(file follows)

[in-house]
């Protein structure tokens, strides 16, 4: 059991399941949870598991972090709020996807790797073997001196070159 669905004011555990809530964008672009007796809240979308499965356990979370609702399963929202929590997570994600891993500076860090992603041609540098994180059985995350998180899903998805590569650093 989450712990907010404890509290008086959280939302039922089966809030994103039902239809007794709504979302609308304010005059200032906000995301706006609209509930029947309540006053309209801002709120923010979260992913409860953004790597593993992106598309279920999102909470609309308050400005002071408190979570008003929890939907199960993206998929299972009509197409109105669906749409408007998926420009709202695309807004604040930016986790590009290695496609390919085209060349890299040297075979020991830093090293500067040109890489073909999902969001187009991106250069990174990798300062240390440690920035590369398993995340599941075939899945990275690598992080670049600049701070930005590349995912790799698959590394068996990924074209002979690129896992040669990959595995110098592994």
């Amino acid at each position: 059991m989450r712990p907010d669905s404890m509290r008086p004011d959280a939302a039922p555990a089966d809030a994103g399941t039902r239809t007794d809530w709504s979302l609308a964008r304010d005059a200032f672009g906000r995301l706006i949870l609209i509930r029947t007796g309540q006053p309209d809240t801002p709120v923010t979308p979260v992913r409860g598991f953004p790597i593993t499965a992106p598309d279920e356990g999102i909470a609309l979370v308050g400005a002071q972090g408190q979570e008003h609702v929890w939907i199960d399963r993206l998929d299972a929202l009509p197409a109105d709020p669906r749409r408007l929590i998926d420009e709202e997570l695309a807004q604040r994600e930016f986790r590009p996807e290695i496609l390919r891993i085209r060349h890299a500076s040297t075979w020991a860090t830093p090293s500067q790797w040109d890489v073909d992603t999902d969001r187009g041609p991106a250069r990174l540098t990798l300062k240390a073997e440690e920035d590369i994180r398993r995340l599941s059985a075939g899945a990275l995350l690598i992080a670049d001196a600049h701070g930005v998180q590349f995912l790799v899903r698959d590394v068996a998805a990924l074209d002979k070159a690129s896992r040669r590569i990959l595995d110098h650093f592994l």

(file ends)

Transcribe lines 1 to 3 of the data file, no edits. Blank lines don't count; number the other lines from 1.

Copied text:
[in-house]
């Protein structure tokens, strides 16, 4: 059991399941949870598991972090709020996807790797073997001196070159 669905004011555990809530964008672009007796809240979308499965356990979370609702399963929202929590997570994600891993500076860090992603041609540098994180059985995350998180899903998805590569650093 989450712990907010404890509290008086959280939302039922089966809030994103039902239809007794709504979302609308304010005059200032906000995301706006609209509930029947309540006053309209801002709120923010979260992913409860953004790597593993992106598309279920999102909470609309308050400005002071408190979570008003929890939907199960993206998929299972009509197409109105669906749409408007998926420009709202695309807004604040930016986790590009290695496609390919085209060349890299040297075979020991830093090293500067040109890489073909999902969001187009991106250069990174990798300062240390440690920035590369398993995340599941075939899945990275690598992080670049600049701070930005590349995912790799698959590394068996990924074209002979690129896992040669990959595995110098592994």
């Amino acid at each position: 059991m989450r712990p907010d669905s404890m509290r008086p004011d959280a939302a039922p555990a089966d809030a994103g399941t039902r239809t007794d809530w709504s979302l609308a964008r304010d005059a200032f672009g906000r995301l706006i949870l609209i509930r029947t007796g309540q006053p309209d809240t801002p709120v923010t979308p979260v992913r409860g598991f953004p790597i593993t499965a992106p598309d279920e356990g999102i909470a609309l979370v308050g400005a002071q972090g408190q979570e008003h609702v929890w939907i199960d399963r993206l998929d299972a929202l009509p197409a109105d709020p669906r749409r408007l929590i998926d420009e709202e997570l695309a807004q604040r994600e930016f986790r590009p996807e290695i496609l390919r891993i085209r060349h890299a500076s040297t075979w020991a860090t830093p090293s500067q790797w040109d890489v073909d992603t999902d969001r187009g041609p991106a250069r990174l540098t990798l300062k240390a073997e440690e920035d590369i994180r398993r995340l599941s059985a075939g899945a990275l995350l690598i992080a670049d001196a600049h701070g930005v998180q590349f995912l790799v899903r698959d590394v068996a998805a990924l074209d002979k070159a690129s896992r040669r590569i990959l595995d110098h650093f592994l």